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The stochastic gradient descent algorithm where only a noisy gradient (zero mean noise) is used to update current estimate is known to converge almost surely to the minimizer. However, if one is interested only in convergence in distribution (I understand this requirement is a weaker notion) and NOT almost sure convergence, how should the step sizes chosen so that only distributional convergence and not a.s is guaranteed?

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I'm not sure what exactly is asked. Are you looking for an example when the convergence in distribution holds and the a.s. one fails, or what? – fedja May 24 '11 at 19:45
I do not understand your question very well. What you asked seems to be a question about behavior of certain randomized minimization algorithm. Am I right? As such, one would expect the minimizer to be a constant value (rather than a nontrivial r.v.); am I still right? If so, are you aware of the fact that, in such case the convergence in distribution turns up into convergence in probability? – Peter Sarkoci May 28 '11 at 19:30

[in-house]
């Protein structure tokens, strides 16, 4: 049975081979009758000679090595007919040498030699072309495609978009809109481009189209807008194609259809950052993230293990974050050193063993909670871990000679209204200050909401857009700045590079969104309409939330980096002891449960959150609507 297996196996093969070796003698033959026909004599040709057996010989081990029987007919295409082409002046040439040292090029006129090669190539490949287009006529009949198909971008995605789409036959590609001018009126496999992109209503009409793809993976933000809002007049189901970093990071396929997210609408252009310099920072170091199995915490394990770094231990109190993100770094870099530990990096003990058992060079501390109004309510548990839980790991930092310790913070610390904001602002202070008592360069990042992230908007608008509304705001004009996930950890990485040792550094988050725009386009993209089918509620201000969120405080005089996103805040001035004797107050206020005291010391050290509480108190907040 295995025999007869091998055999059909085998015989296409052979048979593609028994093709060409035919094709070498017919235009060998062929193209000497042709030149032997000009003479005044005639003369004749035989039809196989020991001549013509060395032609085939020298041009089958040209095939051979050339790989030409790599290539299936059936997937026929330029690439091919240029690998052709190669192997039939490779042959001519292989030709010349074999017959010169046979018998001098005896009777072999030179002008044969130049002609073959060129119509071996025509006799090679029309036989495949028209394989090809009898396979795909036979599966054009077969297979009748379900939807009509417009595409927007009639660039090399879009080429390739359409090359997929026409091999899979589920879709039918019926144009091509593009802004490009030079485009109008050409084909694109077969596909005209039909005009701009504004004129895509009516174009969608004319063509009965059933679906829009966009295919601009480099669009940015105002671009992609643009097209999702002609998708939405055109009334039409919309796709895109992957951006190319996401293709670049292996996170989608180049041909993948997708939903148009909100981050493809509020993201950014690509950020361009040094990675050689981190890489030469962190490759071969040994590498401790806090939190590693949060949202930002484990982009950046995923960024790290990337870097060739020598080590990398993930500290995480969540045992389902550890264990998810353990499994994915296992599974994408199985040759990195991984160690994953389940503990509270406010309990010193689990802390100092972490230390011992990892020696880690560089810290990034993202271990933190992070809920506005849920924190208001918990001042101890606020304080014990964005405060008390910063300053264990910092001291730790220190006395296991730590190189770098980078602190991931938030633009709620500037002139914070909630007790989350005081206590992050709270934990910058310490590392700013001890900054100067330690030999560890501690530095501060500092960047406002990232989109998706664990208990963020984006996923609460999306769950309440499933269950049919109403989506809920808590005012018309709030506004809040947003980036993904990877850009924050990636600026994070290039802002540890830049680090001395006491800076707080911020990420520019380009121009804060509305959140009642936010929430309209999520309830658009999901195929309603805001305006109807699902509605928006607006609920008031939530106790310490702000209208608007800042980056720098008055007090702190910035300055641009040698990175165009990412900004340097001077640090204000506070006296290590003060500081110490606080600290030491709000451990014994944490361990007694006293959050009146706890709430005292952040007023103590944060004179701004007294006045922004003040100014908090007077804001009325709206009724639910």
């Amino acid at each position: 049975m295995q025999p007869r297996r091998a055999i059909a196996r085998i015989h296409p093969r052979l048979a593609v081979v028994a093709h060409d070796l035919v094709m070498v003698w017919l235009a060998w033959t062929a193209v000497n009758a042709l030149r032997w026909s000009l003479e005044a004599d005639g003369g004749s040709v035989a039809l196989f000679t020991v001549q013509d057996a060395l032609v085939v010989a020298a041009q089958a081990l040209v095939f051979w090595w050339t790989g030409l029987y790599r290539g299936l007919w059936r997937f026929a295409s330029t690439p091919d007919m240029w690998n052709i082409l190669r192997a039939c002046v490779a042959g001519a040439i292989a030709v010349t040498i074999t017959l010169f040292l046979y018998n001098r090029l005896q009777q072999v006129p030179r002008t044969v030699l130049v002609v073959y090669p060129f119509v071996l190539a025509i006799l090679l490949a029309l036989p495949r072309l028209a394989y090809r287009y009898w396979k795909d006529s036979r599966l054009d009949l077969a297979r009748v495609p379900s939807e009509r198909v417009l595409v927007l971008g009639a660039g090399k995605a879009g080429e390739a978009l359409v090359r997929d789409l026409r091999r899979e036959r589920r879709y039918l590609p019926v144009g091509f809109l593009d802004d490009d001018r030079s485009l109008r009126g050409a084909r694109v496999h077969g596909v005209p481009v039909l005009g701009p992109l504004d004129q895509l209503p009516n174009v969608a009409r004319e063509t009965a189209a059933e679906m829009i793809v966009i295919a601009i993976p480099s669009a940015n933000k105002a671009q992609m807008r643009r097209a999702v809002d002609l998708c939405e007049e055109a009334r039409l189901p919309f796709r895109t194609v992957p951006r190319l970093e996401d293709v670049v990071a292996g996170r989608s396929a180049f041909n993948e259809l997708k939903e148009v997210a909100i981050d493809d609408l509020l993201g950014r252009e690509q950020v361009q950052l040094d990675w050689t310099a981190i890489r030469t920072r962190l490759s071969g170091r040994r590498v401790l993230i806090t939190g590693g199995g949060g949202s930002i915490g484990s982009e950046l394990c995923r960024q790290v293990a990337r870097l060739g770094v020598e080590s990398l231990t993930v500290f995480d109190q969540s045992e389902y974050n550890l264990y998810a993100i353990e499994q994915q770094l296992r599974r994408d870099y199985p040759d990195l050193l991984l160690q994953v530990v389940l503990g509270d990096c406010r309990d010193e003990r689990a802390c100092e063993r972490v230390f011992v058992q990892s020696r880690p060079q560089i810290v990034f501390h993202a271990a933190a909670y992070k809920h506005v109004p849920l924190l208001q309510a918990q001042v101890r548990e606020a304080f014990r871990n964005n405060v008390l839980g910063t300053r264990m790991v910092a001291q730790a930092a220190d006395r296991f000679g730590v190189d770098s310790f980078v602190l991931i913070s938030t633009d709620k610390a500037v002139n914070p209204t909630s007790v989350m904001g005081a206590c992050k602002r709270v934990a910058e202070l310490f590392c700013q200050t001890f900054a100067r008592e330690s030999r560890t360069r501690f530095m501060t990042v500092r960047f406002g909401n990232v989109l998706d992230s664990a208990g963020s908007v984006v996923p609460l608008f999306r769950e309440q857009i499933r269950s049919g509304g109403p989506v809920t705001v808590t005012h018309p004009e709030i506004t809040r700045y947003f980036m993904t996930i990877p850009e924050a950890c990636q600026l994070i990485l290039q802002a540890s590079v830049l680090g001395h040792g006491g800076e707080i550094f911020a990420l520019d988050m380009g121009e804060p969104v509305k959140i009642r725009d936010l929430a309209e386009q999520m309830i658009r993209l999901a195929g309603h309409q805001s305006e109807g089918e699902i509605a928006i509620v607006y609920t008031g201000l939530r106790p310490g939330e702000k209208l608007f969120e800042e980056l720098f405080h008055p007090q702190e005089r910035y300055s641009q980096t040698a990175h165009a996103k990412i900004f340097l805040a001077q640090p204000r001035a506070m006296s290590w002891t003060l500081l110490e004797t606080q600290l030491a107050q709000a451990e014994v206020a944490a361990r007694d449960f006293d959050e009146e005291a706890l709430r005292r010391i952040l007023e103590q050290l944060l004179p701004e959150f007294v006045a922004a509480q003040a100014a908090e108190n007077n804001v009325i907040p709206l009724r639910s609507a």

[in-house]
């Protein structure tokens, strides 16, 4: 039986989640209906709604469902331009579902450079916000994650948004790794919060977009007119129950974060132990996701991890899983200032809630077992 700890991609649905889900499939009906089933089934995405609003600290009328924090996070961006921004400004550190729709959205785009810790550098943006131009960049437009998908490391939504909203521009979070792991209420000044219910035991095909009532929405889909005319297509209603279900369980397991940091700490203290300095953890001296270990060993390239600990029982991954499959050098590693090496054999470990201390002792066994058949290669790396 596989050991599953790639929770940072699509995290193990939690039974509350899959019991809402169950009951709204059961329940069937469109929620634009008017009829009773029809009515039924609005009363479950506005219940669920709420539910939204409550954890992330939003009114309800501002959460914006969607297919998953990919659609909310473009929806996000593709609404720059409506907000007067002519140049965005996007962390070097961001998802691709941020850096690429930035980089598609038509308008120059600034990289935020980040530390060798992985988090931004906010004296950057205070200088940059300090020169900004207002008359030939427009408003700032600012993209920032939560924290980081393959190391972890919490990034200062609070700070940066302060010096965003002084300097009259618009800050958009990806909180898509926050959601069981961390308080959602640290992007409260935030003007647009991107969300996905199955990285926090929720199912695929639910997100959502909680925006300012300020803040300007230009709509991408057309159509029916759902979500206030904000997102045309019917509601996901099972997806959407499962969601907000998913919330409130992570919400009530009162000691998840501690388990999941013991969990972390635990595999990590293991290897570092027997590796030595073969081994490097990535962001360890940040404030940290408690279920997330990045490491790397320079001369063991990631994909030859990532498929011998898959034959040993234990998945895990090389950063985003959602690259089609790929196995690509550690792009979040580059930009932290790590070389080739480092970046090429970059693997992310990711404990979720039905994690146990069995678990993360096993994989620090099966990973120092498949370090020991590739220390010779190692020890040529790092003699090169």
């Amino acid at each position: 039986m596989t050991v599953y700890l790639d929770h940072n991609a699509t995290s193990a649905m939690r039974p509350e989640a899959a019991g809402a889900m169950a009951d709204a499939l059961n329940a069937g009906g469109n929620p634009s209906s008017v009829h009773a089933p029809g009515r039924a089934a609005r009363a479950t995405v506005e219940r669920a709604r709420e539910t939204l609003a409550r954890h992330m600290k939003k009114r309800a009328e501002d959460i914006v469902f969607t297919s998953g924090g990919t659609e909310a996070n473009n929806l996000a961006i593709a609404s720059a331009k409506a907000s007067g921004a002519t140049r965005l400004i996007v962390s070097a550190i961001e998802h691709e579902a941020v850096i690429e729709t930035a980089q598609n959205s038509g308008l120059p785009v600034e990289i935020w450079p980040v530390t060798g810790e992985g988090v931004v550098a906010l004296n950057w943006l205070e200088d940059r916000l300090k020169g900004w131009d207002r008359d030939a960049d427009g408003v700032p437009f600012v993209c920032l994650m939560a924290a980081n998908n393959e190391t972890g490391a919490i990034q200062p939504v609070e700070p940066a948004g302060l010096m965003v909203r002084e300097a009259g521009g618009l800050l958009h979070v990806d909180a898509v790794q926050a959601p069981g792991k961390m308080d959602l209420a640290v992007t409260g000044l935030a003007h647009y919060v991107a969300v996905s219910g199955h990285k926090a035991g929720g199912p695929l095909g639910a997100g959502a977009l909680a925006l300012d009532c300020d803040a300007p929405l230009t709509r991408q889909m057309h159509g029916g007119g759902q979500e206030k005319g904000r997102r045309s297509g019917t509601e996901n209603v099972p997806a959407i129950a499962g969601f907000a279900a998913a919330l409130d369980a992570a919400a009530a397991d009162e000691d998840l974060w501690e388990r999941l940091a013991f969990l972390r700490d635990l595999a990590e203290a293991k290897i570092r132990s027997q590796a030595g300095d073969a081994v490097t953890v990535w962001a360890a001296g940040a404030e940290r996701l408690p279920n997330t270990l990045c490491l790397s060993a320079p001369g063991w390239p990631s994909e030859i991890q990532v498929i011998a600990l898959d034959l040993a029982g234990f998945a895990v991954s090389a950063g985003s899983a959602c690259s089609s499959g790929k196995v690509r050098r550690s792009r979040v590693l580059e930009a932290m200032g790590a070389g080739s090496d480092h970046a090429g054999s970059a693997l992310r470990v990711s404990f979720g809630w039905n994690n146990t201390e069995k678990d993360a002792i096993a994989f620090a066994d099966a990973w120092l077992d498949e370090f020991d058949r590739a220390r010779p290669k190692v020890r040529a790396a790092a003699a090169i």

I think you're talking about the SPGD algorithm as mentioned in Vorontsov's papers. As far as I now there is no real mathematical background theory directly for this, but there exist theory about SPSA which is very close to SPGD, for example Spall "Introduction to Stochastic Search and Approximation" (who only talks about a.s. convergence). In Kushner and Yin,"Stochastic Approximation and Recursive Algorithms and Applications" is some theory about weaker convergence, but more for the general Kiefer-Wolfowitz-SA-case.

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@Johanness L, Thanks a lot for the reply. It would be great if you could point me to the first paper on SPGD by Vorontsov. – Vedarun Jun 29 '11 at 5:33
Here would be one: Adaptive wavefront control with asynchronous stochastic parallel gradient descent clusters Mikhail A. Vorontsov and Gary W. Carhart JOSA A, Vol. 23, Issue 10, pp. 2613-2622 (2006) doi:10.1364/JOSAA.23.002613 – Johannes L Jul 4 '11 at 7:38

yes that is exactly what i am looking for.

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@peter Sarkoci you are right that the question is about the behaviour of a randomized algorithm. However, i would want the minimizer to be a non-trivial random variable rather than a constant. Any r.v with expected value as the actual minimizer would do. For instance, a Gaussian with mean at the minimizer and low variance would be fine.

I think for such a condition to be satisfied depends only on the possible values of the gradients of the original function and not on the choice of step sizes. Am i right?

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